By Charlene Smith
Pine Bluffs Post staff 

What's beyond your fence?

 

Charlene Smith

As I was driving to work, I noticed a bull standing close to his fence gazing longingly over to the other pasture.

Now, if you were raised with even a smudge of country on your jeans or "genes," you know he wasn't admiring the greener grass on the other side of the fence.

He was looking at the cows.

I would take the bet that this bull has not gone "without" his whole life. He most certainly knows how to work a corn field, if you know what I mean. Otherwise he would have been a steer or under cellophane at the market long ago.

So, if he knows how "green" the grass is, tasted it, why the longing stares? Why not be content with what was, and enjoy the beautiful sunrise behind him? Instead, he wastes a nice morning on looking over his fence.

I have kept track of that bull for the past few weeks. One morning this week he seemed to be almost crying over his fence, telling those grazing cows to come a little closer.

Aren't humans just like that bull? We had something great, will probably have it again, but instead of enjoying the beauty in the sunrise now, we remain fixated on that one thing that we think is the only thing.

I entered my son in a contest to win Super Bowl tickets. It was based on how inspiring you were and what football meant to you.

Football means the world to my son, and he has inspired more people in his 10 years than most do in 50. Thought it was pretty good odds.

He didn't even make the top 10.

I chose to tell him as the family gathered together before parting ways for the Thanksgiving holiday. I figured he would be thankful there were more pathetic sad stories out there than his. Always think positive.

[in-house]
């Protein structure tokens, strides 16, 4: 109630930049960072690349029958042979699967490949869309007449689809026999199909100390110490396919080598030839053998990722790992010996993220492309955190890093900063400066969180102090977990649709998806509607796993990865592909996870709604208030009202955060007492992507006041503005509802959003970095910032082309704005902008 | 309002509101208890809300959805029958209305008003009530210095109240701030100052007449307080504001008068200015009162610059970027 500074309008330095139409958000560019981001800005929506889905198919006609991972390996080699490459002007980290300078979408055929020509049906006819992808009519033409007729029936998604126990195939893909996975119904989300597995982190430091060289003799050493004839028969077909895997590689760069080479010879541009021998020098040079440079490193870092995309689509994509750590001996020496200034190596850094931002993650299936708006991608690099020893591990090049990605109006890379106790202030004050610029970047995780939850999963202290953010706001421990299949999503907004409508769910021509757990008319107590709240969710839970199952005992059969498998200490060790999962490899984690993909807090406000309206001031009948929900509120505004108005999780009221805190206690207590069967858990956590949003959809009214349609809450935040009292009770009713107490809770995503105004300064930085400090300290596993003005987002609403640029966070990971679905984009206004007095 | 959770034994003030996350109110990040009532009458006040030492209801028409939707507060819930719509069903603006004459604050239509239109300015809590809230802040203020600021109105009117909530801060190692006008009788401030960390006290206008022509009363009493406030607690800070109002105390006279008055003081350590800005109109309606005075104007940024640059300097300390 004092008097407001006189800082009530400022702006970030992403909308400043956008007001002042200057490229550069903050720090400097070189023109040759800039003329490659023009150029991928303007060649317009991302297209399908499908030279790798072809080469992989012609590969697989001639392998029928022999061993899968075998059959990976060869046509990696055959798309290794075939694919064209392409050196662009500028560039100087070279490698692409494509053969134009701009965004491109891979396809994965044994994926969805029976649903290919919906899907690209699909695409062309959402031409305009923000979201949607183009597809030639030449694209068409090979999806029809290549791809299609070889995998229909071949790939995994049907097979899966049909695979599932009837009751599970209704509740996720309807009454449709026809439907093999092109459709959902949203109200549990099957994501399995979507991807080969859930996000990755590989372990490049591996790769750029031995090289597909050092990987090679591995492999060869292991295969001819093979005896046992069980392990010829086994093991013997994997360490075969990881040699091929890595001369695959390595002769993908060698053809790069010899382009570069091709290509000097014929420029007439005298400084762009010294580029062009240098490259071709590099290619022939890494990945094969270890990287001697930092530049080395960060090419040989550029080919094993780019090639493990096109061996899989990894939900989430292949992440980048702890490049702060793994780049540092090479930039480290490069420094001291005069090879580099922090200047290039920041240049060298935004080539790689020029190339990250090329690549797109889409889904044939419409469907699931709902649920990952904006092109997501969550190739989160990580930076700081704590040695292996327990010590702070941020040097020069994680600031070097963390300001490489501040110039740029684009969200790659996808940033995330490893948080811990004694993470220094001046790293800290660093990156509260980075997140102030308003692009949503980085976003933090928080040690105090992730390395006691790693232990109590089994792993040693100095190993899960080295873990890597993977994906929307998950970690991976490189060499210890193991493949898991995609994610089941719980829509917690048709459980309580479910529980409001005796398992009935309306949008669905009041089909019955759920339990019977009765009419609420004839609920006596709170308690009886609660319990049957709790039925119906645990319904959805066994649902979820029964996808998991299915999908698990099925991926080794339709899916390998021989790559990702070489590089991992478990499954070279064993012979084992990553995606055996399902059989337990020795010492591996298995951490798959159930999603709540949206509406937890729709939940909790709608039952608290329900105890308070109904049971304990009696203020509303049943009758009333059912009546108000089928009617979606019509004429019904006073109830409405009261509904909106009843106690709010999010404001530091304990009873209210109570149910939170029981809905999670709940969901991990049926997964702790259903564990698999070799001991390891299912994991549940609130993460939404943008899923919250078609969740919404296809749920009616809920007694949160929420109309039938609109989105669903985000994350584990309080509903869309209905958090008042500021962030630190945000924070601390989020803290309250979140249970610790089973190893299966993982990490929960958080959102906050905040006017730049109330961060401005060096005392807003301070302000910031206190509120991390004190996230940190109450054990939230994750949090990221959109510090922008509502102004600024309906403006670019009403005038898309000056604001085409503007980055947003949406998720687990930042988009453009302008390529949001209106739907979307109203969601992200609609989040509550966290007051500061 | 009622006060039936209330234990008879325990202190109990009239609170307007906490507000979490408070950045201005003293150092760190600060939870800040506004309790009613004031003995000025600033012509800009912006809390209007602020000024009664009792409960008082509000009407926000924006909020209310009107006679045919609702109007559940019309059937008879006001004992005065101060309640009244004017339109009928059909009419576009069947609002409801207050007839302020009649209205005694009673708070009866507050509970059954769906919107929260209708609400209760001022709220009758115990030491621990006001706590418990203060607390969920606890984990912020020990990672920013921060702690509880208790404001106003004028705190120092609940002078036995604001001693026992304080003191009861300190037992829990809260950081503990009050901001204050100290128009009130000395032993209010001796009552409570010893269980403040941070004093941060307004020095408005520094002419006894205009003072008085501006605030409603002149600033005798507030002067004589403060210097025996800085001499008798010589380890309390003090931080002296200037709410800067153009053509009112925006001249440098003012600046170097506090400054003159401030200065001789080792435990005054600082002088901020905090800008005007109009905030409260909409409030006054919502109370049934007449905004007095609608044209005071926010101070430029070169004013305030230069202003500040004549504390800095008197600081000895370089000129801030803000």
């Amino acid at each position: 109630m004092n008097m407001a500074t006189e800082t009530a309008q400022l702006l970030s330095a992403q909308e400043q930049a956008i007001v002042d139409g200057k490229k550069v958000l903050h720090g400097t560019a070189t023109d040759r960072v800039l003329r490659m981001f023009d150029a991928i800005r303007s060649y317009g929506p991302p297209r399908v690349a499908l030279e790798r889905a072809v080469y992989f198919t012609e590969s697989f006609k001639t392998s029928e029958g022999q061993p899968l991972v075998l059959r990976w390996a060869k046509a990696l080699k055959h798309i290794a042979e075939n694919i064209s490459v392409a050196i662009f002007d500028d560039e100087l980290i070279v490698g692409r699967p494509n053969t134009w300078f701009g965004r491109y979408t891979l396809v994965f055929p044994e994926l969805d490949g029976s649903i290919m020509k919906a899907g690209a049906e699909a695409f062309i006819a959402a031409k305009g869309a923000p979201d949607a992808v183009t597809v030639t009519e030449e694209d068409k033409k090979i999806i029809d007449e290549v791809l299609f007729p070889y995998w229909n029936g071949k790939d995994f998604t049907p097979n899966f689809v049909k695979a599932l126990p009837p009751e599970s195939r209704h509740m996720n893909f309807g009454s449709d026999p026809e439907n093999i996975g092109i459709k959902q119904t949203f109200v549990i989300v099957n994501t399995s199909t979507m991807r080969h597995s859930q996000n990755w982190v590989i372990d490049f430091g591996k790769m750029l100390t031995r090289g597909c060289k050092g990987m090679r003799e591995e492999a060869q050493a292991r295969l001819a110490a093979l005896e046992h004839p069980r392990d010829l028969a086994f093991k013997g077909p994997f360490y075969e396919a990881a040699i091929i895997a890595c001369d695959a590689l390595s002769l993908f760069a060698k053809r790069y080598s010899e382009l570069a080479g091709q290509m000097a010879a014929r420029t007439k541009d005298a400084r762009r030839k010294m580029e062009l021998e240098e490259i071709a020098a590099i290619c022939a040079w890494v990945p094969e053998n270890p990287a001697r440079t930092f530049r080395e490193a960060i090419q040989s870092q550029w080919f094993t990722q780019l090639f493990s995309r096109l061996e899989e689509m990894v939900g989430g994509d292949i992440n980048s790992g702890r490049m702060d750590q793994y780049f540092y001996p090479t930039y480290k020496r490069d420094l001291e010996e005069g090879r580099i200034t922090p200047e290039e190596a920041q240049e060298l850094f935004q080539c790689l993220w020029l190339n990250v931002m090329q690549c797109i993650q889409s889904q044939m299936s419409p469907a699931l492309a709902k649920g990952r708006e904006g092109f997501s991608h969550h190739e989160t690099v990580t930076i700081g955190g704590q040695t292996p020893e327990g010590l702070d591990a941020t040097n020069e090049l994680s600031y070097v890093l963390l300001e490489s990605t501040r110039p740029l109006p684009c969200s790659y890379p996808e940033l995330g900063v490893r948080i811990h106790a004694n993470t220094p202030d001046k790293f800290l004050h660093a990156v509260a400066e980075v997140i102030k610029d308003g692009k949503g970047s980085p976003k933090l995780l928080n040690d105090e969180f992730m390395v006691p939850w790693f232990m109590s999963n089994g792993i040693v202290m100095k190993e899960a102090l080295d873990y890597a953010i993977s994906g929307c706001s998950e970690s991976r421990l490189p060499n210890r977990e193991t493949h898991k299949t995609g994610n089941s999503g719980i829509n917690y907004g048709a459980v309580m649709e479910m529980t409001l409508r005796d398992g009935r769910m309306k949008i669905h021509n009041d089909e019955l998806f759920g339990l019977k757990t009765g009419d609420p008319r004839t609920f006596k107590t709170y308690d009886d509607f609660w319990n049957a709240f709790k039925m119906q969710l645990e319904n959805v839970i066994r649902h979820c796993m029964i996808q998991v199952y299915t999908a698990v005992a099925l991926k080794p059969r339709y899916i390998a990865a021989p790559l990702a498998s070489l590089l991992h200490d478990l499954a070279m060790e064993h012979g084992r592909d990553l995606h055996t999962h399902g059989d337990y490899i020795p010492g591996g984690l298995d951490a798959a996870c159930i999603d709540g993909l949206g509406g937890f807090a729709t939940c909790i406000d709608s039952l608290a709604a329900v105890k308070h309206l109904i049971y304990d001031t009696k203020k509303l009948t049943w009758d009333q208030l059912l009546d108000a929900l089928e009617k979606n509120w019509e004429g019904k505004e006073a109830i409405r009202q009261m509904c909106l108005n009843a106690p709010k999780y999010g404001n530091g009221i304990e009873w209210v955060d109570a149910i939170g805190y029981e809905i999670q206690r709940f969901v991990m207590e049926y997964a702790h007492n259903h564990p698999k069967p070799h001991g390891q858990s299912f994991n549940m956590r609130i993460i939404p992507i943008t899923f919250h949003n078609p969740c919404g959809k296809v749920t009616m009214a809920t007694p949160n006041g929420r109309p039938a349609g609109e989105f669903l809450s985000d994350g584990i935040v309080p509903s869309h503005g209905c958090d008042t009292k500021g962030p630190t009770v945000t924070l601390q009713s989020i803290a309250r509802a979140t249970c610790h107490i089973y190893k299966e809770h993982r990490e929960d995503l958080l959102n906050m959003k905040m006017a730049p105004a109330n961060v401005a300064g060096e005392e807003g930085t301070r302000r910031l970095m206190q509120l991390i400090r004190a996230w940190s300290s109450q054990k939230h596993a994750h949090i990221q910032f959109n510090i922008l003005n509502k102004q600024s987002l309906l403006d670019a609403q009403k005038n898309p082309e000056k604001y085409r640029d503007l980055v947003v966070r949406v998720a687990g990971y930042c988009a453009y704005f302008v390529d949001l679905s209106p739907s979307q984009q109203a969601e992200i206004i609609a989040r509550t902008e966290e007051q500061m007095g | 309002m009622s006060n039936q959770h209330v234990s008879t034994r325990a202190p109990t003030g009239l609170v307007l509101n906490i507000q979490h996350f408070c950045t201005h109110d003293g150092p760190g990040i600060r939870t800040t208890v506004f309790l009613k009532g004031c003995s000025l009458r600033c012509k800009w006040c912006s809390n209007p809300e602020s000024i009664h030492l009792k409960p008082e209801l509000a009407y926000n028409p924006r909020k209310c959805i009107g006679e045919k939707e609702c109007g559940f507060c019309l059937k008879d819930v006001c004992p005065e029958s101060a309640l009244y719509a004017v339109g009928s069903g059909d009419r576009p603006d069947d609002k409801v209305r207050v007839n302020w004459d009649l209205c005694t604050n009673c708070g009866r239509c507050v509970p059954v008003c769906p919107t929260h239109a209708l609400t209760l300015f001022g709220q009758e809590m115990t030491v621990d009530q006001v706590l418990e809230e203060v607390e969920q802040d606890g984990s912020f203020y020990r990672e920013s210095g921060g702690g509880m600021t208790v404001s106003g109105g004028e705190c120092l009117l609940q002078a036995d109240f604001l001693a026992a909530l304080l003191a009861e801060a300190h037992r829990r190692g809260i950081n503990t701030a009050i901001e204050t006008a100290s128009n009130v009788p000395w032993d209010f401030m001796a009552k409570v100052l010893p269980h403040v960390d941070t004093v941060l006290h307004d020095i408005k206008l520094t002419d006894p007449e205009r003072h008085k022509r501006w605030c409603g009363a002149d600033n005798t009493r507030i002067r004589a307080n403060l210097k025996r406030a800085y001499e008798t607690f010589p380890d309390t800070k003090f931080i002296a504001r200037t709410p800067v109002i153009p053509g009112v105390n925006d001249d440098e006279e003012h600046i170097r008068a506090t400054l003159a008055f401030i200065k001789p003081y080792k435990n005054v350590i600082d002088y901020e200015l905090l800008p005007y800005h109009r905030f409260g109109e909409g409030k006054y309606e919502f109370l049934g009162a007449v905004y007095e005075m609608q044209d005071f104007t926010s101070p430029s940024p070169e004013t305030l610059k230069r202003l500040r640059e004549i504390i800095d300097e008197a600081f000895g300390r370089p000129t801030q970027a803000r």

As tears welled up in his eyes at our table in our very public small town cafe, he asked me "What did we do wrong?"

I didn't know what to tell him. What did we do wrong? I have never been a Negative Nancy and we don't throw many pity parties in our family, but I wondered, too, why not us?

For all intents and purposes, our family has more fence line between us and the things we want than Ted Turner's ranch in Montana. We've had more than the fair share of "No's," "This isn't working out," "Thank you for your interest but we are going a different way." It's not that I expect any miracles, but I don't want to turn so sinister against the ebb and flow of life that I don't still wish for a gate left open sometimes.


I heard once you should live like someone left the gate open.

Just this morning, the old bull was grazing on corn stalks, bulking up for the cold front.

But whatever happens, I hope he keeps looking over that fence. Maybe he will find some corn to throw across the highway. Maybe his owner will see fit for a winter solstice rendezvous. No matter how great the sunrise is behind him, I kind of hope he keeps gazing over the fence.


Because if all these losses in life have taught me anything, it's that no one should be able to tell you what to wish for and what not to ever look forward to again.

Keep it up, bull! Or should it be keep up the bull!

 

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